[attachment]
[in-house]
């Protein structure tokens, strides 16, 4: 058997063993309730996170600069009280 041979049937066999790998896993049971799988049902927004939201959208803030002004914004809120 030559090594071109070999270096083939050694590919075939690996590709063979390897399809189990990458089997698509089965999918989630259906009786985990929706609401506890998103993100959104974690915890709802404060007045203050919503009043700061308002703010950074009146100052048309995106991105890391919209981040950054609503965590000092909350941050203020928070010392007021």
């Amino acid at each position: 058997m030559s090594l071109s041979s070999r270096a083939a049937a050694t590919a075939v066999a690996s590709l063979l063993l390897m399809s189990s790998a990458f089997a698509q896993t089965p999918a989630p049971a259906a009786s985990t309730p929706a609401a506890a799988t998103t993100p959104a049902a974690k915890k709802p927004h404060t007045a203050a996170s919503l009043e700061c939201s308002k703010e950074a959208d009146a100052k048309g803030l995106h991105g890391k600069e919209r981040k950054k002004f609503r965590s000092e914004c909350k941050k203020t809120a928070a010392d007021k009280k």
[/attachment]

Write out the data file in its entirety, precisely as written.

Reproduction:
[in-house]
């Protein structure tokens, strides 16, 4: 058997063993309730996170600069009280 041979049937066999790998896993049971799988049902927004939201959208803030002004914004809120 030559090594071109070999270096083939050694590919075939690996590709063979390897399809189990990458089997698509089965999918989630259906009786985990929706609401506890998103993100959104974690915890709802404060007045203050919503009043700061308002703010950074009146100052048309995106991105890391919209981040950054609503965590000092909350941050203020928070010392007021």
């Amino acid at each position: 058997m030559s090594l071109s041979s070999r270096a083939a049937a050694t590919a075939v066999a690996s590709l063979l063993l390897m399809s189990s790998a990458f089997a698509q896993t089965p999918a989630p049971a259906a009786s985990t309730p929706a609401a506890a799988t998103t993100p959104a049902a974690k915890k709802p927004h404060t007045a203050a996170s919503l009043e700061c939201s308002k703010e950074a959208d009146a100052k048309g803030l995106h991105g890391k600069e919209r981040k950054k002004f609503r965590s000092e914004c909350k941050k203020t809120a928070a010392d007021k009280k």